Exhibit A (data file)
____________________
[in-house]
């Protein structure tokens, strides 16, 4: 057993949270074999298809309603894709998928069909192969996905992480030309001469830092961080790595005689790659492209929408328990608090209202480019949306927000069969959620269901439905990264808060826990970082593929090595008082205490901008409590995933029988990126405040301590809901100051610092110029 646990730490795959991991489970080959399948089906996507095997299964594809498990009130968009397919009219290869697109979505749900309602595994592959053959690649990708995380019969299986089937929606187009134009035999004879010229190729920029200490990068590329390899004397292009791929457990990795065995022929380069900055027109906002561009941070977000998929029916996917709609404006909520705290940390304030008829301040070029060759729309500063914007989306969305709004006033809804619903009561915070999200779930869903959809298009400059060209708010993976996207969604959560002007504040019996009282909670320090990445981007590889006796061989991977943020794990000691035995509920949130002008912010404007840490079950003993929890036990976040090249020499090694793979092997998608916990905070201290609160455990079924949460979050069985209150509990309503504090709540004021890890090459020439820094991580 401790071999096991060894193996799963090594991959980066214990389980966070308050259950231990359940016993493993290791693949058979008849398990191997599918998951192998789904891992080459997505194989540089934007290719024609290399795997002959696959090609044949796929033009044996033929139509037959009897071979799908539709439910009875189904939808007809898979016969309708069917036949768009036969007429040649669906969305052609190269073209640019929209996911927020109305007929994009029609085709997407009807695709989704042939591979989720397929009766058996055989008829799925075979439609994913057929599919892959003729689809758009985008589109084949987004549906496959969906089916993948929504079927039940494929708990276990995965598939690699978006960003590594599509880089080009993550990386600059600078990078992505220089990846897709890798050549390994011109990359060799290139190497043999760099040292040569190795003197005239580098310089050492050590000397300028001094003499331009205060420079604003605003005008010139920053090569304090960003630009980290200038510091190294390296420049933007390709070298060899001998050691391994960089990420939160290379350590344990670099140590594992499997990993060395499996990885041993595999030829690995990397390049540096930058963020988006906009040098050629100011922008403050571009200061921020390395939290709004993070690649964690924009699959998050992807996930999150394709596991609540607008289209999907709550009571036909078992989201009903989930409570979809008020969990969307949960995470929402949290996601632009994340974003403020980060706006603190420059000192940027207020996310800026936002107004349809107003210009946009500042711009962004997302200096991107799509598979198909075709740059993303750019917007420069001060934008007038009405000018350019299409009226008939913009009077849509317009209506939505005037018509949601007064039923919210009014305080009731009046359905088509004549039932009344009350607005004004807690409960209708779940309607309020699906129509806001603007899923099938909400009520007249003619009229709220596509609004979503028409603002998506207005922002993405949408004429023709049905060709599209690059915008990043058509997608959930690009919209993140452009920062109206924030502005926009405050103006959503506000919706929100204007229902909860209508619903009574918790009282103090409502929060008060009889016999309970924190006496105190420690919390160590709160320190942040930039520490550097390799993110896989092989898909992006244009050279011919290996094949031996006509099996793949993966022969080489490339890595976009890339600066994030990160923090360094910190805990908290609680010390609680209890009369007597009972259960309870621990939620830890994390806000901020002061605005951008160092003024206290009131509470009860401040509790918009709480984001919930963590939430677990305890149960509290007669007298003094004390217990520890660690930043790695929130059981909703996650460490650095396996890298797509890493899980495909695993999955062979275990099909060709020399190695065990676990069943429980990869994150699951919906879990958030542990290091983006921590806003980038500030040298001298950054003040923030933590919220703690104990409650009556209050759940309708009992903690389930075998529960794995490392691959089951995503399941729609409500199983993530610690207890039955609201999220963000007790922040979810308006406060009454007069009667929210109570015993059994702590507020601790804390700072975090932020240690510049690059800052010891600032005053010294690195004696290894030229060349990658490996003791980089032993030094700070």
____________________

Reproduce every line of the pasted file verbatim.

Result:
[in-house]
């Protein structure tokens, strides 16, 4: 057993949270074999298809309603894709998928069909192969996905992480030309001469830092961080790595005689790659492209929408328990608090209202480019949306927000069969959620269901439905990264808060826990970082593929090595008082205490901008409590995933029988990126405040301590809901100051610092110029 646990730490795959991991489970080959399948089906996507095997299964594809498990009130968009397919009219290869697109979505749900309602595994592959053959690649990708995380019969299986089937929606187009134009035999004879010229190729920029200490990068590329390899004397292009791929457990990795065995022929380069900055027109906002561009941070977000998929029916996917709609404006909520705290940390304030008829301040070029060759729309500063914007989306969305709004006033809804619903009561915070999200779930869903959809298009400059060209708010993976996207969604959560002007504040019996009282909670320090990445981007590889006796061989991977943020794990000691035995509920949130002008912010404007840490079950003993929890036990976040090249020499090694793979092997998608916990905070201290609160455990079924949460979050069985209150509990309503504090709540004021890890090459020439820094991580 401790071999096991060894193996799963090594991959980066214990389980966070308050259950231990359940016993493993290791693949058979008849398990191997599918998951192998789904891992080459997505194989540089934007290719024609290399795997002959696959090609044949796929033009044996033929139509037959009897071979799908539709439910009875189904939808007809898979016969309708069917036949768009036969007429040649669906969305052609190269073209640019929209996911927020109305007929994009029609085709997407009807695709989704042939591979989720397929009766058996055989008829799925075979439609994913057929599919892959003729689809758009985008589109084949987004549906496959969906089916993948929504079927039940494929708990276990995965598939690699978006960003590594599509880089080009993550990386600059600078990078992505220089990846897709890798050549390994011109990359060799290139190497043999760099040292040569190795003197005239580098310089050492050590000397300028001094003499331009205060420079604003605003005008010139920053090569304090960003630009980290200038510091190294390296420049933007390709070298060899001998050691391994960089990420939160290379350590344990670099140590594992499997990993060395499996990885041993595999030829690995990397390049540096930058963020988006906009040098050629100011922008403050571009200061921020390395939290709004993070690649964690924009699959998050992807996930999150394709596991609540607008289209999907709550009571036909078992989201009903989930409570979809008020969990969307949960995470929402949290996601632009994340974003403020980060706006603190420059000192940027207020996310800026936002107004349809107003210009946009500042711009962004997302200096991107799509598979198909075709740059993303750019917007420069001060934008007038009405000018350019299409009226008939913009009077849509317009209506939505005037018509949601007064039923919210009014305080009731009046359905088509004549039932009344009350607005004004807690409960209708779940309607309020699906129509806001603007899923099938909400009520007249003619009229709220596509609004979503028409603002998506207005922002993405949408004429023709049905060709599209690059915008990043058509997608959930690009919209993140452009920062109206924030502005926009405050103006959503506000919706929100204007229902909860209508619903009574918790009282103090409502929060008060009889016999309970924190006496105190420690919390160590709160320190942040930039520490550097390799993110896989092989898909992006244009050279011919290996094949031996006509099996793949993966022969080489490339890595976009890339600066994030990160923090360094910190805990908290609680010390609680209890009369007597009972259960309870621990939620830890994390806000901020002061605005951008160092003024206290009131509470009860401040509790918009709480984001919930963590939430677990305890149960509290007669007298003094004390217990520890660690930043790695929130059981909703996650460490650095396996890298797509890493899980495909695993999955062979275990099909060709020399190695065990676990069943429980990869994150699951919906879990958030542990290091983006921590806003980038500030040298001298950054003040923030933590919220703690104990409650009556209050759940309708009992903690389930075998529960794995490392691959089951995503399941729609409500199983993530610690207890039955609201999220963000007790922040979810308006406060009454007069009667929210109570015993059994702590507020601790804390700072975090932020240690510049690059800052010891600032005053010294690195004696290894030229060349990658490996003791980089032993030094700070």